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Albatron KX400+ Motherboard Review

By: Cameron Johnson | Editorials in Motherboards | Posted: Jun 29, 2002 4:00 am
TweakTown Rating: 7.5%Manufacturer: Albatron






(Editor Note: All images in this review and future reviews are able to be enlarged, just click on each image a new window will popup with the enlarged image.)


Layout wise Albatron has used a 1/6/1 (AGP/PCI/Riser) design that most hardcore motherboard vendors have been using. This board doesn't have very much in the way of external features like RAID, USB2.0 or Firewire; this is something that could be worked into future boards. While the board does lack the extras, it allows for you to install up to six PCI cards, so if you have external cards for USB 2.0 and Firewire, you'll have plenty of space.


The KX400+ runs the 6-Channel AC'97 Audio via the Realtek 6ch controller. I would have liked to see a better audio solution built into the KX400+ such as C-Media 6ch hardware sound controller as this provides ten times the audio power and capabilities of the AC'97 Codec.


KT333 powers it all





VIA's KT333 chipset is at the heart of the motherboard. This chipset is without a doubt the best AMD solution at the time of this article. Supporting DDR-333 memory, ATA-133 and 266MHz FSB with super performance, Albatron has made a wise choice using VIA over SiS or ALi in this department. The board is equipped with 3 DIMMs for up to 3GB of memory. Albatron has made claims that their KX400+ motherboard has memory dividers for 400MHz memory operations, making it the first AMD board to officially support DDR-400 memory. Upon inspection, the memory dividers in BIOS only allow for 333MHz operations. Albatron have stated that a new BIOS is in the works that fixes this problem. However, we do find it a bit disturbing that Albatron state it offers DDR-400 support but when you get it home that DDR-400 memory can only do DDR-333 out of the box. This is a must fix.


Two BIOS' are better than one



We have seen this option before from Gigabyte and AOpen. Dual-BIOS technologies. The theory behind this is that you can have a main BIOS that is totally upgradeable for future flashes and a backup BIOS in case of a virus or that unfortunate bad flash (Yes I have had the power go out on me before when I have been flashing the BIOS). Now you don't have to worry. If your main BIOS is corrupted, you can simply throw a switch and make the system boot from the backup BIOS and re-flash the main BIOS with the backup image. This allows you to get back onto the Internet and download updated BIOS image files and re-flash. Much better than hot flashing. Unlike Gigabyte, Albatron requires you to set a switch to make the system boot from backup BIOS. I prefer this as sometimes Gigabyte's software doesn't detect a bad flash or determine that the new BIOS image isn't right and overwrites with the backup image. This gets to be very annoying.


All your settings by four dipswitches



Albatron has designed their boards to be as jumper free as possible but still giving the main functions hardware control. This I prefer to allow no software clashes. These switches control Audio, Dual-BIOS, and Audio Doctor settings.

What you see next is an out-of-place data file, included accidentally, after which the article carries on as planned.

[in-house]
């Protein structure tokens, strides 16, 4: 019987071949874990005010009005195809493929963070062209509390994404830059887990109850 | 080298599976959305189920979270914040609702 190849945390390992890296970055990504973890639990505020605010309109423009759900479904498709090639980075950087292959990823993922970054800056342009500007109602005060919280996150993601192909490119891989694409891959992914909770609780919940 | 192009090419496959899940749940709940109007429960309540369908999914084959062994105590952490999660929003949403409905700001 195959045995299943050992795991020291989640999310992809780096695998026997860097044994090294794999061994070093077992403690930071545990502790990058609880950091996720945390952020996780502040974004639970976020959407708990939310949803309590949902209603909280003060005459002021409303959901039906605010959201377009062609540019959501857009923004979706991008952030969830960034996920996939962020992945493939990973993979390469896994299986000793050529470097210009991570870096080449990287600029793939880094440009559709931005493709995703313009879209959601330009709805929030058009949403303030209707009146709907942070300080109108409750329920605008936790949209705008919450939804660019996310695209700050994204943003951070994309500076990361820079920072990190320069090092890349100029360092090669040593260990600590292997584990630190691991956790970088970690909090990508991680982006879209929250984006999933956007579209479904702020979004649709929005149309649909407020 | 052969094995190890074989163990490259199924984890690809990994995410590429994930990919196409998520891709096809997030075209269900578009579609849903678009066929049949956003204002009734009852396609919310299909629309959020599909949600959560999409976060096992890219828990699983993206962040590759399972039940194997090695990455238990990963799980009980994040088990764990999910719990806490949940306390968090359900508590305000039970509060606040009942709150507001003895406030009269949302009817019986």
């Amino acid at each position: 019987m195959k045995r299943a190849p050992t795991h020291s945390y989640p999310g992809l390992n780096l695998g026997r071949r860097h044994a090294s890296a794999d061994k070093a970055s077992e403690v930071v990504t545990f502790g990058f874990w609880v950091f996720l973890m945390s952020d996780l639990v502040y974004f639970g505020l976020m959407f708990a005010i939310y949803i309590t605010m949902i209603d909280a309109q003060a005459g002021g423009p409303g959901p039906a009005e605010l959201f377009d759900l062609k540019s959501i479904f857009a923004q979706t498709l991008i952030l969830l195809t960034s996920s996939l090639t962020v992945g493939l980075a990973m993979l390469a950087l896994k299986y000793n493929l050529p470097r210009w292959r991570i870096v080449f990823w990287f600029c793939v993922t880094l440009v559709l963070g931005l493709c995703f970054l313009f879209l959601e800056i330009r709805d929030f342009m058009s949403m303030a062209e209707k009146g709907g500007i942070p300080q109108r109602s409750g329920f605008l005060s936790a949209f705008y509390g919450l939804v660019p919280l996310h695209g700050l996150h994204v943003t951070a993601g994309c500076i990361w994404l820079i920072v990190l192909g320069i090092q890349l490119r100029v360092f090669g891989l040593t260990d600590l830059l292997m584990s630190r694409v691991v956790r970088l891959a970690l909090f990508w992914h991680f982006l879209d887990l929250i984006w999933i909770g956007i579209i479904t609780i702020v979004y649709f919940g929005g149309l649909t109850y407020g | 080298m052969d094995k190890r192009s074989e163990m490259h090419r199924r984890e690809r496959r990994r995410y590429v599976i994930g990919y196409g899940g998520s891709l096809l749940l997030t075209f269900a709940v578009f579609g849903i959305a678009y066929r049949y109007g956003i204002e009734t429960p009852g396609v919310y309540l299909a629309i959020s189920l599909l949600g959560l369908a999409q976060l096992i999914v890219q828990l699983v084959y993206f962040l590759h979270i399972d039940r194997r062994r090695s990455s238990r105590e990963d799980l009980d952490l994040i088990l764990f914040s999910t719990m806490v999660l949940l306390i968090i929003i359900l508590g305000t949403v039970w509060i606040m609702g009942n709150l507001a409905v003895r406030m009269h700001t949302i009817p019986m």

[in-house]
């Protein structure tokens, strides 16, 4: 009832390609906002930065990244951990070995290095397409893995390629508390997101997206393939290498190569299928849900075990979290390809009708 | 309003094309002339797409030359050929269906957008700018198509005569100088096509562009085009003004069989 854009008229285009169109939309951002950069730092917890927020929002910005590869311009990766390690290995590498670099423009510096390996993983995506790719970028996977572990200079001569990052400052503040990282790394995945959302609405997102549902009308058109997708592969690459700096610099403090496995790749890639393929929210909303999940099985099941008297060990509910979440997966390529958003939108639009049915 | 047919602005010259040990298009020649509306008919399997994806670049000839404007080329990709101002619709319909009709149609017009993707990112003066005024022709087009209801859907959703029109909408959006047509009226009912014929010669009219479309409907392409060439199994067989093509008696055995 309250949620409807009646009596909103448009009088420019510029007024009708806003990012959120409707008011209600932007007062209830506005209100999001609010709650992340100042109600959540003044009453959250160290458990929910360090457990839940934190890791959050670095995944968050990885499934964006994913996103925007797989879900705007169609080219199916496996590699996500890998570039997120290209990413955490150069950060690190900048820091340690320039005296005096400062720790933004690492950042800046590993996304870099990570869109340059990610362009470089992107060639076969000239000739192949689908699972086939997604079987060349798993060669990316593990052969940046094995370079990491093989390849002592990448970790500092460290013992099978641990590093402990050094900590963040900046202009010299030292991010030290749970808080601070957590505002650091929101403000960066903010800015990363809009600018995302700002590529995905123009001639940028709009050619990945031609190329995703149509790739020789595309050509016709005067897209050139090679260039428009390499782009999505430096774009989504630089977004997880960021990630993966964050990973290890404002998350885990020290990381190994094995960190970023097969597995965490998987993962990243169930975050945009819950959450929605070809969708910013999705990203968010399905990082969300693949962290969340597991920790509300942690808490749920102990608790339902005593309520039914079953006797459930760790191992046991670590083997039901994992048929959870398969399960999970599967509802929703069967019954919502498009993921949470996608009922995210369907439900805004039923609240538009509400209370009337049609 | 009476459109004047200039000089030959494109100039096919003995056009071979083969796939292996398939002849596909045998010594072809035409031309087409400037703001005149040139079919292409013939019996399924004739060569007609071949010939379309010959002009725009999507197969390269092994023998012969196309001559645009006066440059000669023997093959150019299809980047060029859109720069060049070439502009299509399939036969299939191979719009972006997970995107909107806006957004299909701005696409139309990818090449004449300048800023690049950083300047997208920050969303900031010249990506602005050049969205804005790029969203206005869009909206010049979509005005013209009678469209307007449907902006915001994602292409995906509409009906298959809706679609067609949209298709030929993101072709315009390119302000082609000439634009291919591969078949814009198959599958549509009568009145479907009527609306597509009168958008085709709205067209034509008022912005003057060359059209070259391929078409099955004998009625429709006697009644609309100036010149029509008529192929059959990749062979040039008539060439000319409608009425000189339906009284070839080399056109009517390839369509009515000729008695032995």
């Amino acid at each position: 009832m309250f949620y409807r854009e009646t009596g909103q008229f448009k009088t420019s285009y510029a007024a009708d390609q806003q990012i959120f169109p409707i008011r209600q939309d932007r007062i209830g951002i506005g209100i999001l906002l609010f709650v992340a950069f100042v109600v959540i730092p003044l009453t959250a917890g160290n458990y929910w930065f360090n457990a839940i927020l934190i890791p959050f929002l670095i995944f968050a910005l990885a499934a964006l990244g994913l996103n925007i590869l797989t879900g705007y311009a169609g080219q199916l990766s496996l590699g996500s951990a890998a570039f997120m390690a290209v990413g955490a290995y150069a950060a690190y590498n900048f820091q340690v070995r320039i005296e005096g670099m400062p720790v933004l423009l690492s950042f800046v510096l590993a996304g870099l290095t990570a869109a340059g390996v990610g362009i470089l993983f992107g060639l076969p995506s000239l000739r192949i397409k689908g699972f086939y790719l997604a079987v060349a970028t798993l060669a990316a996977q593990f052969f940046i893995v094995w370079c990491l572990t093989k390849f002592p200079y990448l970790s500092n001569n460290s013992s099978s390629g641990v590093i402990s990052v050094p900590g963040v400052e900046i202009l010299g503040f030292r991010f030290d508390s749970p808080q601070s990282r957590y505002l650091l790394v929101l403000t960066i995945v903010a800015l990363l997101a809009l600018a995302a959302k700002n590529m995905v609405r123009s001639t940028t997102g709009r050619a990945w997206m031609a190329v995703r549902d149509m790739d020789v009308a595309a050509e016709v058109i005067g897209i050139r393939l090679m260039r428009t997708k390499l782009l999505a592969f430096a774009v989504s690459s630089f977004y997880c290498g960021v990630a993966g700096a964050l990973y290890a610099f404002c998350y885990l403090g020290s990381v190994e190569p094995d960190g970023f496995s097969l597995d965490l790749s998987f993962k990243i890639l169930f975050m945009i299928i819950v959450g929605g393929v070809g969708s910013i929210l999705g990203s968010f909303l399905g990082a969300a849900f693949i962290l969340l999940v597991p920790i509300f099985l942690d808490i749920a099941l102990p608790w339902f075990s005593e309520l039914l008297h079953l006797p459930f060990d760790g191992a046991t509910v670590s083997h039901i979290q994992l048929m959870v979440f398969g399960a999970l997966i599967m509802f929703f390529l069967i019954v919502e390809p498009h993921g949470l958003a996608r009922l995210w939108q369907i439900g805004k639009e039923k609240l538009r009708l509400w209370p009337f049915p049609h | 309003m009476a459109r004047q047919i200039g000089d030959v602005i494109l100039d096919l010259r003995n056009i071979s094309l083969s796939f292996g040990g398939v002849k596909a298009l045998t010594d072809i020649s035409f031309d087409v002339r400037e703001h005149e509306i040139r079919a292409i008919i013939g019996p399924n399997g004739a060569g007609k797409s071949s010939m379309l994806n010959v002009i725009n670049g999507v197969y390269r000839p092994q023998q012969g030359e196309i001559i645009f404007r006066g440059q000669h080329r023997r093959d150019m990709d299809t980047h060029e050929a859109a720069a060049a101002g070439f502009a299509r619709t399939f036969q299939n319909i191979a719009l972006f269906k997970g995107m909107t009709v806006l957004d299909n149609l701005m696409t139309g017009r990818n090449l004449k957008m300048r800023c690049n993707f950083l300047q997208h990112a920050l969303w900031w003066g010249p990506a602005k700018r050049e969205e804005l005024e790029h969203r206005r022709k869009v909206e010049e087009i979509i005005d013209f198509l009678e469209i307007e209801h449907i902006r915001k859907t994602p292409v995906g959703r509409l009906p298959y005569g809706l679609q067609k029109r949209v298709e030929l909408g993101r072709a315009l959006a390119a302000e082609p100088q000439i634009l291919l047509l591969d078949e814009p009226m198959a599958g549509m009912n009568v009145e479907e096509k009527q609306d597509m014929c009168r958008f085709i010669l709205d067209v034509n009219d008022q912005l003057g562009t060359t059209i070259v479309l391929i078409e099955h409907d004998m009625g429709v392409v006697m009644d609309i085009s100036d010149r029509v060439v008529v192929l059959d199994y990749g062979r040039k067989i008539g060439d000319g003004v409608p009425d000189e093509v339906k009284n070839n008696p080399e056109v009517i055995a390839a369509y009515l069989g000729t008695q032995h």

Speaking of which, this is another great feature that we have seen others like FIC implement. Audio Doctor is a Voice Diagnostic system that tells you in your desired language (setting dipswitches tells the board what language to use) what is wrong with your system. Very handy, no more beep codes.


Overclocking and Tweaking


Albatron has followed the market trend and left just about all overclocking to BIOS control. Only one jumper is needed, this is your 100/133MHz FSB setting.



Here we have a view of the BIOS overclocking options. We get to see all the options that Albatron have given us. First on the list is the Ratio Select. This is pretty standard, you can set your CPU clock ratio provided you have an unlocked CPU.


Second on the list is spread spectrum. Disabling this option gives us better overclocking, but this is user dependent. Third, you have your CPU clock. This is your FSB selection. When the 100/133 jumper is set to 100 mode you can set your FSB from 100MHz to 132MHz in 1MHz increments. When the same jumper is set to 133 mode, you can set your FSB from 133MHz to 200MHz in 1MHz increments. It is good to see Albatron taking up the 1MHz step settings, as this is the benchmark for all good motherboards today.


Fourth on the list is the DDR CPU Ratio. This sets your memory frequency in accordance with your FSB. There are 3 options, 2.00x, 2.66x and 3.33x. This sets your memory to either 200MHz, 266MHz or 333MHz depending on your FSB. Albatron is set to place a 4.00x divider for 400MHz operations in their next BIOS, but it would be nice to have had it in this BIOS as it is supposed to support 400MHz memory from shipping.


Overclocking on this board dispite these extra tweaks missing was quite good. With an unlocked Athlon XP I was able to lower multipliers and push the bus frequency to 157Mhz totaly stable. Not a bad effort indeed.


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